1997: Seven drivers (Rob Dyson, James Weaver, Butch Leitzinger, Andy Wallace, John Paul Jr., Elliott Forbes-Robinson, John Schneider) shared the Daytona 24 Hours winning Dyson Racing R&S Mk III-Ford.
1997: Tony Stewart, driving the Steve Lewis #9x, won the USAC Western States Midget race at the Phoenix International Raceway, Phoenix, Arizona, US.
2000: Eddie Jordan called on F1 bosses to “strive earnestly” to put Africa back on the schedule, seven years after the last race on the continent. Three months earlier Bernie Ecclestone had visited Egypt to discuss the possibility of holding a grand prix there, but nothing came of it.
2004: A standard 2004 Dodge Ram SRT-10, driven by NASCAR driver Brendan Gaughan (US), reached a speed of 248.783 km/h (154.587 mph) at the DaimlerChrysler Proving Grounds in Chelsea, Michigan, US, to establish a new speed record for production pickup trucks.
2004: Jenson Button broke the unofficial lap record at the Circuit de Catalunya by over a second while testing BAR’s 2004 car, with a time of 1m13.867s. He said: “It was a good lap, but there’s a lot more to come.” The team finished second in the championship that year behind the dominant Ferrari.
2005: Chanoch Nissany became the first Israeli F1 driver when he signed a testing contract with Minardi. He only started racing competitively in 2002 and completed tests with both Jordan and Minardi. His race weekend debut came at the Hungarian Grand Prix where he completed eight laps and was over 12 seconds off the pace of the front runners. He never competed in top level motorsport again.
1915: Eddie O’Donnell won the 100.7 mile AAA Championship race on a 1.9 mile Glendale, California (US) city street course. O’Donnell averaged 47.6 mph at the wheel of a Duesenberg to score his first AAA race win.
1953: Art Chrisman made the first sub-10 second (9.40) run from a rolling start, and the sport’s first 140-mph run, a 140.08 on a ¼ -mile dragstrip at Santa Ana, California (US).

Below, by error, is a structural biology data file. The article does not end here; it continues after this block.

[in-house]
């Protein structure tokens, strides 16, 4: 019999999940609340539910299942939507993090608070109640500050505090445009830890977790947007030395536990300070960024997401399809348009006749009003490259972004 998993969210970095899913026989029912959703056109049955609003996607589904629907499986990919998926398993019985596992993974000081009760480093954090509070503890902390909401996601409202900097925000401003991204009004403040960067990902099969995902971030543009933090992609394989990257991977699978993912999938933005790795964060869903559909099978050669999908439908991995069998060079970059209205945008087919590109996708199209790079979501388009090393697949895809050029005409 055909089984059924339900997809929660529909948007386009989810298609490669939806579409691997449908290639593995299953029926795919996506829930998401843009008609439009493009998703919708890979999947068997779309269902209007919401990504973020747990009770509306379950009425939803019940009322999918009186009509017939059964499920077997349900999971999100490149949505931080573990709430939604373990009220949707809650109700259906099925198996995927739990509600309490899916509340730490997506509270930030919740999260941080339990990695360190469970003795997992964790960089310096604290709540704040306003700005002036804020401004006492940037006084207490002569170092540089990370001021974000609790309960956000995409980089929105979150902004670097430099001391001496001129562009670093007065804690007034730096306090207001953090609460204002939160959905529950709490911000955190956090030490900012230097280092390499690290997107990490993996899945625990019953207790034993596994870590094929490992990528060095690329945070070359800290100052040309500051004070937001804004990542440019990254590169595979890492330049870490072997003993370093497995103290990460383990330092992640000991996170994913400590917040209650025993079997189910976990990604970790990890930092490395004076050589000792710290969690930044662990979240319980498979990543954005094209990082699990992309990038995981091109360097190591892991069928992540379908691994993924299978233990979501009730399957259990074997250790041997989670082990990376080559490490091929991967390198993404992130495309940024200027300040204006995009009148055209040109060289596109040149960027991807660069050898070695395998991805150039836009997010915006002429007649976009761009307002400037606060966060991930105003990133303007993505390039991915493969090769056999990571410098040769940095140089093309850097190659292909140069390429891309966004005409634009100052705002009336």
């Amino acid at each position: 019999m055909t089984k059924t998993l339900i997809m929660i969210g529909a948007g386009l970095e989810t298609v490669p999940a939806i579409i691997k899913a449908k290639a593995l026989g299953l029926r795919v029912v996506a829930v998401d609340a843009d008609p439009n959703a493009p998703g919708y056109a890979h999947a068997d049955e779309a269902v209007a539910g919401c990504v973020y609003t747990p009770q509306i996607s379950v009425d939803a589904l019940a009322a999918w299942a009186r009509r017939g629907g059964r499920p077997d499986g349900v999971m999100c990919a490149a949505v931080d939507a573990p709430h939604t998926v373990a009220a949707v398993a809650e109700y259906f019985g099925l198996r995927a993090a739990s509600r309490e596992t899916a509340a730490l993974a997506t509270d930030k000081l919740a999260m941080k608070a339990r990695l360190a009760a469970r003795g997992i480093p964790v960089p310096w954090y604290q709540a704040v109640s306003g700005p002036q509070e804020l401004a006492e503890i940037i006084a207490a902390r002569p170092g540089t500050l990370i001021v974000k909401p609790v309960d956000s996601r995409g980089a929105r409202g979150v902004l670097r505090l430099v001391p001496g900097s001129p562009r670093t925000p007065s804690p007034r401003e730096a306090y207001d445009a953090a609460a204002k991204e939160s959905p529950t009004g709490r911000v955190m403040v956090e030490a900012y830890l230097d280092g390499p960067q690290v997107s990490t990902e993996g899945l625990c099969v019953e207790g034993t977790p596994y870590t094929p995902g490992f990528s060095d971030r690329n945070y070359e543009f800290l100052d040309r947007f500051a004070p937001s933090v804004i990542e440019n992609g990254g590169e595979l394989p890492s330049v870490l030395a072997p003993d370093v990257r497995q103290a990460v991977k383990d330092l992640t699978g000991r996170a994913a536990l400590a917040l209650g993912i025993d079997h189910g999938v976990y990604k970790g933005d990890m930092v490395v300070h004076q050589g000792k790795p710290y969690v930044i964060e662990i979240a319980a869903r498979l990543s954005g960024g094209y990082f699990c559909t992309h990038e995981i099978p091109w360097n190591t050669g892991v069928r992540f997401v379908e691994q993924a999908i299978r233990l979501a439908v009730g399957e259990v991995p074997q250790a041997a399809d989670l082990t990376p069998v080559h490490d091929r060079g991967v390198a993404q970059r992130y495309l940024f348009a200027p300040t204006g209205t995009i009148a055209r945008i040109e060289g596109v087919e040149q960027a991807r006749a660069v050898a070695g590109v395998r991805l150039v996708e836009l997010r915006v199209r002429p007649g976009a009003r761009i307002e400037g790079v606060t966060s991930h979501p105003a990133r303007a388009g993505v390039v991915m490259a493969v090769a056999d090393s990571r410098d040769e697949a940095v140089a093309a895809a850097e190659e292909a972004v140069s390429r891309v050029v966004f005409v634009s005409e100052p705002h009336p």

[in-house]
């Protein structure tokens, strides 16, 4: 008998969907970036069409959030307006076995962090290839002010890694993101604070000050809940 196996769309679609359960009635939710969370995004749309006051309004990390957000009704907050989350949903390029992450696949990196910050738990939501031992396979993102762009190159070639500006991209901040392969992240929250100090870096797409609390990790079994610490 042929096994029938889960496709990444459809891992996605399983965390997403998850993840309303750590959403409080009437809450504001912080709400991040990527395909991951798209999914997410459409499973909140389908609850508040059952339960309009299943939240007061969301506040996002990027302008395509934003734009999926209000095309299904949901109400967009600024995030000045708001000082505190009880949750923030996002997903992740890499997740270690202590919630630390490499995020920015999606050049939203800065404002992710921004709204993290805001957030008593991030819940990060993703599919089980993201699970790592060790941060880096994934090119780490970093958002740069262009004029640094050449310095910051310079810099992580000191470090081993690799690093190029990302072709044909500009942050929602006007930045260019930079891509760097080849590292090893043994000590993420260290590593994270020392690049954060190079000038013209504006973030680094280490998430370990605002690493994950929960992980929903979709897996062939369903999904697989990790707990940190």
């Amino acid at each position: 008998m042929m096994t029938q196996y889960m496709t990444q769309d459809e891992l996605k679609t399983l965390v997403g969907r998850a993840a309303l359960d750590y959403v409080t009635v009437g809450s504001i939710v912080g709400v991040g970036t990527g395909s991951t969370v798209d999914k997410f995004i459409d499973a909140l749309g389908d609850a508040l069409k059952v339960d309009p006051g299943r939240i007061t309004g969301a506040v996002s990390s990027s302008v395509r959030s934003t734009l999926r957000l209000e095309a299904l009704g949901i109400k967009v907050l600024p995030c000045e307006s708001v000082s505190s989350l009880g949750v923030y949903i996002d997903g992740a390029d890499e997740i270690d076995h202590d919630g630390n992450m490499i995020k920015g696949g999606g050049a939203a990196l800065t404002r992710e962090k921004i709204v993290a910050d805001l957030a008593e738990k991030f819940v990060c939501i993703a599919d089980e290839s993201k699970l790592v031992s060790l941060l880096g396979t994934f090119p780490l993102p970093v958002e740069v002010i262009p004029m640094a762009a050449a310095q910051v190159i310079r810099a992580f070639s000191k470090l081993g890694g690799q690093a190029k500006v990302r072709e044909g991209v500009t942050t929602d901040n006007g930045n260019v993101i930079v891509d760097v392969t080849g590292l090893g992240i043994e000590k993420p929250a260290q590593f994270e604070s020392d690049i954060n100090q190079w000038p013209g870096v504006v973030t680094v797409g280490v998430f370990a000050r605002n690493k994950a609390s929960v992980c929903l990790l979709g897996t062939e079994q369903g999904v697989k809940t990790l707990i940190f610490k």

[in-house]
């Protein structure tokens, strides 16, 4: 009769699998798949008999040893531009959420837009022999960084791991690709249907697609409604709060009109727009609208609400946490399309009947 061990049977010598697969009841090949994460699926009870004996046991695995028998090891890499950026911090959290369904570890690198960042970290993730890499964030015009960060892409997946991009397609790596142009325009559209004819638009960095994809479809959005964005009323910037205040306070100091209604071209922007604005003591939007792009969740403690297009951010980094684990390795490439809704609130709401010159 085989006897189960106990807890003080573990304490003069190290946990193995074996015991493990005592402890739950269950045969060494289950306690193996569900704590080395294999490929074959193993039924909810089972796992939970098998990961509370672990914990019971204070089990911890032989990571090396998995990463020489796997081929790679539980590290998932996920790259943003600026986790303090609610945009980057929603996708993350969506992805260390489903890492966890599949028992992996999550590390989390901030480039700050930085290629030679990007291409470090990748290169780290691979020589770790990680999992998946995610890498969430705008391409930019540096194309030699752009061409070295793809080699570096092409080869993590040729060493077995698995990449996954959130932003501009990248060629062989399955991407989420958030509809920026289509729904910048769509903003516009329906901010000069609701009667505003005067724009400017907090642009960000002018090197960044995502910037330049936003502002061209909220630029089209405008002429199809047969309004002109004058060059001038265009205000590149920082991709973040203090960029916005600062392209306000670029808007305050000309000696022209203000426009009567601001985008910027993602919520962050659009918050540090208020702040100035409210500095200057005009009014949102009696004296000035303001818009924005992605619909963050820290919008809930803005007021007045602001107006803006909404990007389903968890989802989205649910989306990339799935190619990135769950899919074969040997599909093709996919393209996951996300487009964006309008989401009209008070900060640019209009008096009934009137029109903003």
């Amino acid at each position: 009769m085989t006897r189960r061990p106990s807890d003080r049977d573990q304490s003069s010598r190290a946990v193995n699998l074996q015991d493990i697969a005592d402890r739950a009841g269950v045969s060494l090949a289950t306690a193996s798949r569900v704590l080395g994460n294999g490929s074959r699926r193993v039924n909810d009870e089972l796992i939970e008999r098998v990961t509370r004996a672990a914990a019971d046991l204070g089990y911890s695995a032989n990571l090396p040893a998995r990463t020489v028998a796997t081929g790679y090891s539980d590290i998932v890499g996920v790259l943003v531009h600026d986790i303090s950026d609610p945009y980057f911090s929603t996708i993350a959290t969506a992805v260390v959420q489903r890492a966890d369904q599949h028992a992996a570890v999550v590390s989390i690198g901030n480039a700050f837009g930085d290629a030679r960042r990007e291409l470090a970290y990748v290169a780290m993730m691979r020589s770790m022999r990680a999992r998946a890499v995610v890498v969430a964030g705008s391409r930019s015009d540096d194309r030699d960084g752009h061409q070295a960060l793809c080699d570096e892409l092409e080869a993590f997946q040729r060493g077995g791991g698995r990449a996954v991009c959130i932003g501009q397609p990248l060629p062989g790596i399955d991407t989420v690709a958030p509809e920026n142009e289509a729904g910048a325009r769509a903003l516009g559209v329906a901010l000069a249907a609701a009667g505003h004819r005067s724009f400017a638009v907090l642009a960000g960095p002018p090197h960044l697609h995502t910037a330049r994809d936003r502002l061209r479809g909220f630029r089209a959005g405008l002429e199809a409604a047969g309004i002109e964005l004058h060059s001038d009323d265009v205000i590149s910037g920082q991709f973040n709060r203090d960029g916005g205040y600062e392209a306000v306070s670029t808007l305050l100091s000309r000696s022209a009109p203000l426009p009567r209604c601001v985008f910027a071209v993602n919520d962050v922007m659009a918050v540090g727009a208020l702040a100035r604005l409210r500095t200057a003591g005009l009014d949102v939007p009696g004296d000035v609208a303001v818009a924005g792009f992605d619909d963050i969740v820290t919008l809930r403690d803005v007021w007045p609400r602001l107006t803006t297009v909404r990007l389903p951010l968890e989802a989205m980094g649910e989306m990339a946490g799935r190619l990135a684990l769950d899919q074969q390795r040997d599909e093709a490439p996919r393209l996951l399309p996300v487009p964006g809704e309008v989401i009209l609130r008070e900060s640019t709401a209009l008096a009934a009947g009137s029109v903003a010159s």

1956: Johnny Claes, an English-born racing driver who competed for Belgium, died aged 39 from tuberculosis. Before his fame as a racing driver, Claes was also a jazz trumpeter and successful bandleader in Britain. Claes was one of several gentlemen drivers who took part in Grand Prix racing of post-World War II. His first contact with racing was at the 1947 French Grand Prix, where he served as interpreter for British drivers. He made his debut in 1948, in his own Talbot-Lago, raced under the Ecurie Belge banner. Although Claes never scored any points in the World Drivers Championship, he was, like many of his contemporaries, very active in non-Championship Grand Prix races and sports car races. His first win was at the 1950 Grand Prix des Frontières, held at the Chimay race track. In April 1951 Claes crashed into a crowd while practicing at Sanremo, Italy. He was uninjured but an observer was killed and three onlookers were seriously injured. In 1952 he exchanged his outdated Talbot for a Gordini, and later for a Connaught, always with the Ecurie Belge colours, but he also raced occasionally for works team, including Gordini and Maserati. He also won the 1953 Liège-Rome-Liège Rally and took a class win at the 1954 24 Hours of Le Mans. Claes teamed with Pierre Stasse in a Porsche to finish 12th in the 1954 24 Hours of Le Mans. Together with compatriot Jacques Swaters, Claes finished third in the 1955 24 Hours of Le Mans.